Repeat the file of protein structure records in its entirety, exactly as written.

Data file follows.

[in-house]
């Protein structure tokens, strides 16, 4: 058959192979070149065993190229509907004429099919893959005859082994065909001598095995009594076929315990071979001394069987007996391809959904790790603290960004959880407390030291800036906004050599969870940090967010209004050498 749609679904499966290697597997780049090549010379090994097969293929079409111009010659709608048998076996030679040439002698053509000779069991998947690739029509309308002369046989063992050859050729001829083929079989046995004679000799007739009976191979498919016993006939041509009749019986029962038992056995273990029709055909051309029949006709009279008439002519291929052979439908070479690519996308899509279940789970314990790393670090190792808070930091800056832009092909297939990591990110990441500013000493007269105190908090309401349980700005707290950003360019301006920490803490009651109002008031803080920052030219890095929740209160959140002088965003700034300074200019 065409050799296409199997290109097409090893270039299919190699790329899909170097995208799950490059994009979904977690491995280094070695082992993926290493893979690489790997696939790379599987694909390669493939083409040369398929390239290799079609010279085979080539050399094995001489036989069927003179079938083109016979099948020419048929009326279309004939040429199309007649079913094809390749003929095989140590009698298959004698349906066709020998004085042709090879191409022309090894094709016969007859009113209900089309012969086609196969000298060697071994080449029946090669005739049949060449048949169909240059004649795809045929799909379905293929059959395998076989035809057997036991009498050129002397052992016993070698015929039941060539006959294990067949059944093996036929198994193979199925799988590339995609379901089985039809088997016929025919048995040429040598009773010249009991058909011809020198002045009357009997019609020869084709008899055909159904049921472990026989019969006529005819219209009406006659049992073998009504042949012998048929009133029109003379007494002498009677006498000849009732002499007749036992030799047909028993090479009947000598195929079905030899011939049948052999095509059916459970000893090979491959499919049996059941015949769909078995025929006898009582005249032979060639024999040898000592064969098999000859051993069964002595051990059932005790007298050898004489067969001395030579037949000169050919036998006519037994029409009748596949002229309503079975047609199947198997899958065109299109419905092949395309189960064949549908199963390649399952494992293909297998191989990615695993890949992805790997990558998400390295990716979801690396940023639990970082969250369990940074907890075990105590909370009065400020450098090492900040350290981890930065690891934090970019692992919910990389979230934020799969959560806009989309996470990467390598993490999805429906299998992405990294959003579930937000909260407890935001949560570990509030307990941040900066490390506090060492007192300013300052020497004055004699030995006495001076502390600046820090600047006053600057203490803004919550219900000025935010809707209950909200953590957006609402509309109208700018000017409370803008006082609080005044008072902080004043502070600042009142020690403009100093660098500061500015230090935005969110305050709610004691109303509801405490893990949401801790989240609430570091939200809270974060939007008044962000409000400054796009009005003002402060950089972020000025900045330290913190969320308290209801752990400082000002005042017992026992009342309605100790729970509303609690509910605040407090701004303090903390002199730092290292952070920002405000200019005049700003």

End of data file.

[in-house]
């Protein structure tokens, strides 16, 4: 058959192979070149065993190229509907004429099919893959005859082994065909001598095995009594076929315990071979001394069987007996391809959904790790603290960004959880407390030291800036906004050599969870940090967010209004050498 749609679904499966290697597997780049090549010379090994097969293929079409111009010659709608048998076996030679040439002698053509000779069991998947690739029509309308002369046989063992050859050729001829083929079989046995004679000799007739009976191979498919016993006939041509009749019986029962038992056995273990029709055909051309029949006709009279008439002519291929052979439908070479690519996308899509279940789970314990790393670090190792808070930091800056832009092909297939990591990110990441500013000493007269105190908090309401349980700005707290950003360019301006920490803490009651109002008031803080920052030219890095929740209160959140002088965003700034300074200019 065409050799296409199997290109097409090893270039299919190699790329899909170097995208799950490059994009979904977690491995280094070695082992993926290493893979690489790997696939790379599987694909390669493939083409040369398929390239290799079609010279085979080539050399094995001489036989069927003179079938083109016979099948020419048929009326279309004939040429199309007649079913094809390749003929095989140590009698298959004698349906066709020998004085042709090879191409022309090894094709016969007859009113209900089309012969086609196969000298060697071994080449029946090669005739049949060449048949169909240059004649795809045929799909379905293929059959395998076989035809057997036991009498050129002397052992016993070698015929039941060539006959294990067949059944093996036929198994193979199925799988590339995609379901089985039809088997016929025919048995040429040598009773010249009991058909011809020198002045009357009997019609020869084709008899055909159904049921472990026989019969006529005819219209009406006659049992073998009504042949012998048929009133029109003379007494002498009677006498000849009732002499007749036992030799047909028993090479009947000598195929079905030899011939049948052999095509059916459970000893090979491959499919049996059941015949769909078995025929006898009582005249032979060639024999040898000592064969098999000859051993069964002595051990059932005790007298050898004489067969001395030579037949000169050919036998006519037994029409009748596949002229309503079975047609199947198997899958065109299109419905092949395309189960064949549908199963390649399952494992293909297998191989990615695993890949992805790997990558998400390295990716979801690396940023639990970082969250369990940074907890075990105590909370009065400020450098090492900040350290981890930065690891934090970019692992919910990389979230934020799969959560806009989309996470990467390598993490999805429906299998992405990294959003579930937000909260407890935001949560570990509030307990941040900066490390506090060492007192300013300052020497004055004699030995006495001076502390600046820090600047006053600057203490803004919550219900000025935010809707209950909200953590957006609402509309109208700018000017409370803008006082609080005044008072902080004043502070600042009142020690403009100093660098500061500015230090935005969110305050709610004691109303509801405490893990949401801790989240609430570091939200809270974060939007008044962000409000400054796009009005003002402060950089972020000025900045330290913190969320308290209801752990400082000002005042017992026992009342309605100790729970509303609690509910605040407090701004303090903390002199730092290292952070920002405000200019005049700003």